Array within array question

Discussion in 'Ruby' started by Josh Rowe, Jan 20, 2011.

  1. Josh Rowe

    Josh Rowe Guest

    Hello everyone, this is my first post on this forum and I'm quite new to
    ruby. My dilemma is that I've got an array which holds a whole lot of
    arrays inside it and I want to print a element of one of the arrays
    within the overall array. Got it? Here's an example

    #!/usr/bin/env ruby
    card1 = ["Ninja Monster", "monster", 1400]
    card2 = ["Ninja Mage", "monster", 1600]
    cdname = 0
    deck = [card1,card2]
    puts deck[0[cdname]]

    Does anyone(I'm sure most of you) know how to get this to work with a
    minimal amount of extra code.

    Regards Joshua

    --
    Posted via http://www.ruby-forum.com/.
     
    Josh Rowe, Jan 20, 2011
    #1
    1. Advertising

  2. On Thursday 20 January 2011 18:34:26 Josh Rowe wrote:
    > Hello everyone, this is my first post on this forum and I'm quite new to
    > ruby. My dilemma is that I've got an array which holds a whole lot of
    > arrays inside it and I want to print a element of one of the arrays
    > within the overall array. Got it? Here's an example
    >
    > #!/usr/bin/env ruby
    > card1 = ["Ninja Monster", "monster", 1400]
    > card2 = ["Ninja Mage", "monster", 1600]
    > cdname = 0
    > deck = [card1,card2]
    > puts deck[0[cdname]]
    >
    > Does anyone(I'm sure most of you) know how to get this to work with a
    > minimal amount of extra code.
    >
    > Regards Joshua


    puts deck[0][cdname]

    The [] method of class array (Array#[]), which is what you actually call when
    writing an_array[3] returns the object with that index in the array. In your
    case, deck[0] returns the element with index 0, that is the array card1. To
    retrieve the name of the card, you then access the element with index cdname
    of this array, again using []. To be more explicit, you can split the above
    line in two using an intermediate variable:

    card = deck[0]
    puts card[cdname]

    However I think that using arrays to represent cards isn't the best way to go.
    Arrays usually represent lists of things (for example, it's correct to use
    them for a deck of cards). The contents of your cards, however, aren't lists,
    since each item has a different meaning.

    A better way to represent cards would be to use hashes:

    card1 = {:name => "Ninja Monster", :type => "monster", :number => 1400}
    card2 = {:name => "Ninja Mage", :type => "monster", :number => 1600}
    deck = [card1, card2]
    puts deck[0][:name]

    I hope this helps

    Stefano
     
    Stefano Crocco, Jan 20, 2011
    #2
    1. Advertising

  3. Josh Rowe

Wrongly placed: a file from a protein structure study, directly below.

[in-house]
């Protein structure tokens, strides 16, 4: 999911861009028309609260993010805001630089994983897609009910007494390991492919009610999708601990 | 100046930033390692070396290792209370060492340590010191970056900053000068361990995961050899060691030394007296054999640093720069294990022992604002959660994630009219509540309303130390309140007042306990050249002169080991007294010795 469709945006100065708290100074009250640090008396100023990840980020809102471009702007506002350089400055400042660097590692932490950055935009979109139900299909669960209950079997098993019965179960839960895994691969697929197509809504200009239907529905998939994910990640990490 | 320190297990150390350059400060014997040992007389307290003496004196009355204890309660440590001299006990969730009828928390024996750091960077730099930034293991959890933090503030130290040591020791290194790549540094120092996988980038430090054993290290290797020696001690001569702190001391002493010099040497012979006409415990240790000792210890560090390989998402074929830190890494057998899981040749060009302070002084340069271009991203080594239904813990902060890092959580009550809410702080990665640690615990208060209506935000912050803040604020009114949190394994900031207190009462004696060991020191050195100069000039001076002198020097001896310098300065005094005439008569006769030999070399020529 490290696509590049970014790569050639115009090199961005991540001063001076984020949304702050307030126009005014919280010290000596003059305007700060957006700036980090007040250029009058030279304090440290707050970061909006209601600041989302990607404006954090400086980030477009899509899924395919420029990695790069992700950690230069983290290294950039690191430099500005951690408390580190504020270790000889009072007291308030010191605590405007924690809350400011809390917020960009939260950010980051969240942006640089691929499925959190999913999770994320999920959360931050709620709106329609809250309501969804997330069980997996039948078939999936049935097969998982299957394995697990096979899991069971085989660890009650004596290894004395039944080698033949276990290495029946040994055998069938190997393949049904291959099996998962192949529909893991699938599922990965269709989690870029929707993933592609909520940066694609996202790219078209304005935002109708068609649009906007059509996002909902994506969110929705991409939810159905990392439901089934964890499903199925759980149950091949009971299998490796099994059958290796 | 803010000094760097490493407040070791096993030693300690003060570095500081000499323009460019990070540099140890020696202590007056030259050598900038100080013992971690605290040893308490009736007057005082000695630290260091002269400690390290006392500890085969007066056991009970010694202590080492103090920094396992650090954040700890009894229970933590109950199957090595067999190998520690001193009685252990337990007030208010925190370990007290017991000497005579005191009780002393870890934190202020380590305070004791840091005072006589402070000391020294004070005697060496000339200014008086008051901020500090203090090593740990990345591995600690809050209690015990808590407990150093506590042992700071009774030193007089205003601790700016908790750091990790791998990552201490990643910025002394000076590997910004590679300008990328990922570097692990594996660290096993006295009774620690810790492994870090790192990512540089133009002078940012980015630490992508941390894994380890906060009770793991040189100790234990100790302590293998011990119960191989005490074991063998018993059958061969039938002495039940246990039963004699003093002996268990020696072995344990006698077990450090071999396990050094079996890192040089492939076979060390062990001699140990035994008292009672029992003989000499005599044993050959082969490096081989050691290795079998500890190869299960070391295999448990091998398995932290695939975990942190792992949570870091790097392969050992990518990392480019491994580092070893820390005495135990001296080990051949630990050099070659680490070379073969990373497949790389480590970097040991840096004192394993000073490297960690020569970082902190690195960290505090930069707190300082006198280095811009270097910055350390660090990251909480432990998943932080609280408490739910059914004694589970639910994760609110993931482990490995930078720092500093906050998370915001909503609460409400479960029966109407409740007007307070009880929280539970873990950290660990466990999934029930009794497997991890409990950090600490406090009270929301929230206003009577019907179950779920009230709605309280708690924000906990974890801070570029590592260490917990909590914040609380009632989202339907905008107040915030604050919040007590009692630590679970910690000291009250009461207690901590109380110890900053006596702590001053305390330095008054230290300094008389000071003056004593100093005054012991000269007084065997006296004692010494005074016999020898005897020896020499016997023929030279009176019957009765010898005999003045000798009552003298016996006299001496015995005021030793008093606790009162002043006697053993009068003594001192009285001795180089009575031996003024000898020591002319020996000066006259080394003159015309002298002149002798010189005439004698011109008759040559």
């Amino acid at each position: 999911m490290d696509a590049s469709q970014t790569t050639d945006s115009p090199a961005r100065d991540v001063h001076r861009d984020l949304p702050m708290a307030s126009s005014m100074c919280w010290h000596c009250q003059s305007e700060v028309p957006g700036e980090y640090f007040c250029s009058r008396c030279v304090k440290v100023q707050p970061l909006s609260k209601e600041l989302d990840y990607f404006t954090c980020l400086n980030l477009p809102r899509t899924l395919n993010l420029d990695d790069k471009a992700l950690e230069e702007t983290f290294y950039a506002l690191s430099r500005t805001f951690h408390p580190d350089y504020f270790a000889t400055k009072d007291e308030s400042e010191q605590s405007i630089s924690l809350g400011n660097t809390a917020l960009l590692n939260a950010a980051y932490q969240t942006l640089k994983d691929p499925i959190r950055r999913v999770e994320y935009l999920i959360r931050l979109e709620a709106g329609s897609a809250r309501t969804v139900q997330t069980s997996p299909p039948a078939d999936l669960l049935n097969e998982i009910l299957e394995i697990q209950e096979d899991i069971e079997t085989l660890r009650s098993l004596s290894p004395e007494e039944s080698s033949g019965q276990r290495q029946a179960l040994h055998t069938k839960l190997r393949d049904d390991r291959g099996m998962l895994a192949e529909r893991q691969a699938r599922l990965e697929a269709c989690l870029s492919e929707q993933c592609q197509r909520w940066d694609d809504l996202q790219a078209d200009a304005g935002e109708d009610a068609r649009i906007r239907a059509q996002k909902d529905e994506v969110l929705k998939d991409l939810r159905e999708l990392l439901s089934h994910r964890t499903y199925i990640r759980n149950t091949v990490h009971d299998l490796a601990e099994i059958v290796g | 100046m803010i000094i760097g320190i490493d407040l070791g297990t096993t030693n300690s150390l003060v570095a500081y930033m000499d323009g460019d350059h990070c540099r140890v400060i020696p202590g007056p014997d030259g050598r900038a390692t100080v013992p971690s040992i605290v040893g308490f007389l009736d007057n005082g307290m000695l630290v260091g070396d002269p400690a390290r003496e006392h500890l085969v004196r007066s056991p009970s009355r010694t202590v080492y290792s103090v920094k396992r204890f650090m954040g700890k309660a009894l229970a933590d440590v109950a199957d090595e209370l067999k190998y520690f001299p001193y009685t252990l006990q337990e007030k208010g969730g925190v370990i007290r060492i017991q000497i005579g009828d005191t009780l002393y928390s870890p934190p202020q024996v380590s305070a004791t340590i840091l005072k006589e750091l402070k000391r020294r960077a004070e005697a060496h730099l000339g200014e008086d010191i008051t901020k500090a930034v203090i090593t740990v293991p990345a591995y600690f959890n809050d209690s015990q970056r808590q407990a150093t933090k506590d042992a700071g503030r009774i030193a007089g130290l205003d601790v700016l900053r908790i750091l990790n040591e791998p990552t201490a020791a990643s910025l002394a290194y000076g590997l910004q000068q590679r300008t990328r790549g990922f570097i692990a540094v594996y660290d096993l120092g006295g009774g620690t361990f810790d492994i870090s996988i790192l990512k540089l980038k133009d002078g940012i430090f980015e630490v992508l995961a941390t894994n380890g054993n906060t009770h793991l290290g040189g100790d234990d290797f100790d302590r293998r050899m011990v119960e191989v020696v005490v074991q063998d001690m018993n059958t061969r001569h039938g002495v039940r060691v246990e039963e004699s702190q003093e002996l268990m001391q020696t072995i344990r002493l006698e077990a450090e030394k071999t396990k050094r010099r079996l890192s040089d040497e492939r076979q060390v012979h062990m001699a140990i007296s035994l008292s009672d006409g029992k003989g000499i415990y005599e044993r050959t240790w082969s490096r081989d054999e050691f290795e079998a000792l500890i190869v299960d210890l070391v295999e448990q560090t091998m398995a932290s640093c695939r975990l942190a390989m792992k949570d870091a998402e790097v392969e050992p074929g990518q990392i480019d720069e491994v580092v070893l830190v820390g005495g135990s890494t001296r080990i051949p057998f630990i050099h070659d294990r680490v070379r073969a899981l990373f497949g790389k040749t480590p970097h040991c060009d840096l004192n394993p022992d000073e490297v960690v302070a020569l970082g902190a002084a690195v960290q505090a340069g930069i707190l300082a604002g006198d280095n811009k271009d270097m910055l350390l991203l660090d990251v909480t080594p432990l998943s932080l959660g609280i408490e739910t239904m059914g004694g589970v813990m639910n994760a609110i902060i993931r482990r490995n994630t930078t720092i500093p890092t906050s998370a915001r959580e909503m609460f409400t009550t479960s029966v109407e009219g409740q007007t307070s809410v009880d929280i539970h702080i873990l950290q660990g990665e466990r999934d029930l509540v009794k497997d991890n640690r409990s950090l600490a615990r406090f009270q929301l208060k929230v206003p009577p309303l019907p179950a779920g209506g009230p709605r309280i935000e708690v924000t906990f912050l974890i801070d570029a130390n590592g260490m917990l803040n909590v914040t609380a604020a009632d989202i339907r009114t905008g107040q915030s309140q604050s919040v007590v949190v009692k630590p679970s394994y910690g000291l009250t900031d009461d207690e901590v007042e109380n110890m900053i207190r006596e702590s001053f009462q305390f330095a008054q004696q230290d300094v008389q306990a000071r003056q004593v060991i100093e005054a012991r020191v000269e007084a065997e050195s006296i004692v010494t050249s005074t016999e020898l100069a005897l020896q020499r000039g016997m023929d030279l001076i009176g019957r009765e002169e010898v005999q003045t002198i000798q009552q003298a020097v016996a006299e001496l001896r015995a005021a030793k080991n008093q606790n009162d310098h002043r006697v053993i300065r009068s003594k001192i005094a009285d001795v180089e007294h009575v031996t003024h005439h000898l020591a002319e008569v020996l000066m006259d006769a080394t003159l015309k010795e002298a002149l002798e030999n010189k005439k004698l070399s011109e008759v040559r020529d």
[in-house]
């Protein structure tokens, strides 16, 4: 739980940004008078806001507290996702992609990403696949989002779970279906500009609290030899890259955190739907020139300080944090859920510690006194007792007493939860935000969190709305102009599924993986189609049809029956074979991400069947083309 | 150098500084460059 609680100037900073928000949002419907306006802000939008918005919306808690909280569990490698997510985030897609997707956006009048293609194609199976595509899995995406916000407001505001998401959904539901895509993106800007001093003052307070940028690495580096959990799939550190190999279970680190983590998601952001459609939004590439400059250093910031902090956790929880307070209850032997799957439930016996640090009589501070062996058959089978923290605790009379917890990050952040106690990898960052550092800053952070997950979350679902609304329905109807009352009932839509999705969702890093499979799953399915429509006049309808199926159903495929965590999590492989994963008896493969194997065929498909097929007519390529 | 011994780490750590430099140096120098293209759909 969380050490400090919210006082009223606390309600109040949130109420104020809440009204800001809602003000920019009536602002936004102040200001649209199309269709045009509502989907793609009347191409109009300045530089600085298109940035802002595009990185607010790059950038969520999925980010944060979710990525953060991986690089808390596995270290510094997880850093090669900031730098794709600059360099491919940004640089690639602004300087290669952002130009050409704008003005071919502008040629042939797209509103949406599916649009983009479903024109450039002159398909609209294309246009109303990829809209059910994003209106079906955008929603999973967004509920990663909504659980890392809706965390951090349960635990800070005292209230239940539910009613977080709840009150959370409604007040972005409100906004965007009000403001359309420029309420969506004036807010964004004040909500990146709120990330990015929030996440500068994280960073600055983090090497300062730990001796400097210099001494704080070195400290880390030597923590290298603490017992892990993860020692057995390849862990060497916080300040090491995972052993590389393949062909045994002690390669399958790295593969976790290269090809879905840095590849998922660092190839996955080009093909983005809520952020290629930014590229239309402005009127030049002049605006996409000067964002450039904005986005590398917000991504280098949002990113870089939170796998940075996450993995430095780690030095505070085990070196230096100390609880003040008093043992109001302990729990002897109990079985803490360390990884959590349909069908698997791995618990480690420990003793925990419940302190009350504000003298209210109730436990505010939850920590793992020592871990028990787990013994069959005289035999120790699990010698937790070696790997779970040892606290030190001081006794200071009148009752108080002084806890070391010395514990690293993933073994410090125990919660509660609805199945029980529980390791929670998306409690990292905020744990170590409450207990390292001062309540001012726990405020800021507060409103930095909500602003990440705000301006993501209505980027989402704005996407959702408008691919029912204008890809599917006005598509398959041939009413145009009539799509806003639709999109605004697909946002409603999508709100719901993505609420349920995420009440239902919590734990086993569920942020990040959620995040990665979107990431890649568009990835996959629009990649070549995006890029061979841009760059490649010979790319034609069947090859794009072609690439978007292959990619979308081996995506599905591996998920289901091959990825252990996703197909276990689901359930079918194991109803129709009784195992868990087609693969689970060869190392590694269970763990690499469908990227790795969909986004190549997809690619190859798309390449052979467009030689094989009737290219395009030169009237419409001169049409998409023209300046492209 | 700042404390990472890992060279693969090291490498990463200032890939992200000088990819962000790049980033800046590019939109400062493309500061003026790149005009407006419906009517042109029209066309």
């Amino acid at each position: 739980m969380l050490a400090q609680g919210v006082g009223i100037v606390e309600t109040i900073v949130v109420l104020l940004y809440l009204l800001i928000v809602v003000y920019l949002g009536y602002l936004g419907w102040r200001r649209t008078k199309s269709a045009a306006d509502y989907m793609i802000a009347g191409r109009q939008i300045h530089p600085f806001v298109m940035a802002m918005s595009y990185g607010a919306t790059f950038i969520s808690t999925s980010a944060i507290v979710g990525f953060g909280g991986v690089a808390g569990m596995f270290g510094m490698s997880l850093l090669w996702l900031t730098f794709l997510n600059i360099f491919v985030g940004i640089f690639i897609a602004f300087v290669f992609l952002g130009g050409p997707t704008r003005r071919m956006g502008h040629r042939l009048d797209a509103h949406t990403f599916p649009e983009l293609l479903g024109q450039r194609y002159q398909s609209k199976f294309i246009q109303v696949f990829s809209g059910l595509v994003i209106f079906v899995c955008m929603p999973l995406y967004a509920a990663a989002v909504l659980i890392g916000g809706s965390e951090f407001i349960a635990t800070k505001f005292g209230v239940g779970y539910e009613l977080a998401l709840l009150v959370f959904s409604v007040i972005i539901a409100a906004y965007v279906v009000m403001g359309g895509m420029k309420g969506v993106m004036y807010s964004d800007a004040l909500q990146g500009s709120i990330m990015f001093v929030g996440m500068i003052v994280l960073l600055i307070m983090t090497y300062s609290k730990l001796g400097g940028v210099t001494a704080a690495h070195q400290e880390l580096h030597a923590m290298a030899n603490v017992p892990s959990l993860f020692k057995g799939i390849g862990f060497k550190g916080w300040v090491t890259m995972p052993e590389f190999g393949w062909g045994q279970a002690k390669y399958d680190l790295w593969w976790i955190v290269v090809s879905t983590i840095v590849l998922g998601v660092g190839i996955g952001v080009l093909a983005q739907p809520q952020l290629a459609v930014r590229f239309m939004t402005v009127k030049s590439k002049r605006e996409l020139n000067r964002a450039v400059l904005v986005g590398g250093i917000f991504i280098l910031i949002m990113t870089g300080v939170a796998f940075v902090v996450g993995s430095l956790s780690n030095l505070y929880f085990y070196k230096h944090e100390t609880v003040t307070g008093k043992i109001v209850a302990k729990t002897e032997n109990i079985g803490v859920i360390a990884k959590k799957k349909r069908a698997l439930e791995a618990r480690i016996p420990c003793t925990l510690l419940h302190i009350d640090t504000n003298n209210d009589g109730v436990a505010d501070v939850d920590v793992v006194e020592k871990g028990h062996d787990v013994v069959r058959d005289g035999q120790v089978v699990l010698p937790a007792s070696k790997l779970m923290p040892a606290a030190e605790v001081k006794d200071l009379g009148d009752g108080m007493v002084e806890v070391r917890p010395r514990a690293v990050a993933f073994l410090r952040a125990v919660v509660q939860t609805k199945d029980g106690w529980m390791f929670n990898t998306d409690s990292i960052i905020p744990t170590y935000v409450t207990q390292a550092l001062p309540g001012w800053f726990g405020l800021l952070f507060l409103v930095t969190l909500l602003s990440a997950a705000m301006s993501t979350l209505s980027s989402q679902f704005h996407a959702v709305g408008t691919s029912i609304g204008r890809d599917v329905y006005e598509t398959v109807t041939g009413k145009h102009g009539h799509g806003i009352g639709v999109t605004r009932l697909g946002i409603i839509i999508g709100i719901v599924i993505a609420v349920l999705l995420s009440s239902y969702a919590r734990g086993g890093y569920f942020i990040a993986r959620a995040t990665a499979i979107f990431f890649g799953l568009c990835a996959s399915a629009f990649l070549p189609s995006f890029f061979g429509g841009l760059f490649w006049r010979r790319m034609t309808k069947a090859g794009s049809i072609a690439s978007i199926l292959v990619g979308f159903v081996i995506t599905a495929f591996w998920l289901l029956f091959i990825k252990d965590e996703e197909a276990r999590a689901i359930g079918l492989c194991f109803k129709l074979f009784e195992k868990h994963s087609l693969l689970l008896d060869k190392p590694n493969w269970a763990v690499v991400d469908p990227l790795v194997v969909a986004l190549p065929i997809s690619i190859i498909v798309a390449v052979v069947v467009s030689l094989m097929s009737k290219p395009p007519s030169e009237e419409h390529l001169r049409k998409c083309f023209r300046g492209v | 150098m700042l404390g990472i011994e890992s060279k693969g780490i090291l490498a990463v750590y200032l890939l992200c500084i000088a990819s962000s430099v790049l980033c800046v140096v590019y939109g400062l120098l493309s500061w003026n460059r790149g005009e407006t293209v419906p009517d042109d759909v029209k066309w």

Josh Rowe Guest

    Stefano Crocco wrote in post #976226:
    > On Thursday 20 January 2011 18:34:26 Josh Rowe wrote:
    >> puts deck[0[cdname]]
    >>
    >> Does anyone(I'm sure most of you) know how to get this to work with a
    >> minimal amount of extra code.
    >>
    >> Regards Joshua

    >
    > puts deck[0][cdname]
    >
    > The [] method of class array (Array#[]), which is what you actually call
    > when
    > writing an_array[3] returns the object with that index in the array. In
    > your
    > case, deck[0] returns the element with index 0, that is the array card1.
    > To
    > retrieve the name of the card, you then access the element with index
    > cdname
    > of this array, again using []. To be more explicit, you can split the
    > above
    > line in two using an intermediate variable:
    >
    > card = deck[0]
    > puts card[cdname]
    >
    > However I think that using arrays to represent cards isn't the best way
    > to go.
    > Arrays usually represent lists of things (for example, it's correct to
    > use
    > them for a deck of cards). The contents of your cards, however, aren't
    > lists,
    > since each item has a different meaning.
    >
    > A better way to represent cards would be to use hashes:
    >
    > card1 = {:name => "Ninja Monster", :type => "monster", :number => 1400}
    > card2 = {:name => "Ninja Mage", :type => "monster", :number => 1600}
    > deck = [card1, card2]
    > puts deck[0][:name]
    >
    > I hope this helps
    >
    > Stefano


    Thank you for that lightning quick response. I've just printed out some
    pages on Hashes from an ebook and from what I've seen your advice seems
    to be a good way to go. This game is only in early development and it's
    good to make changes like this near the start. I will start changing my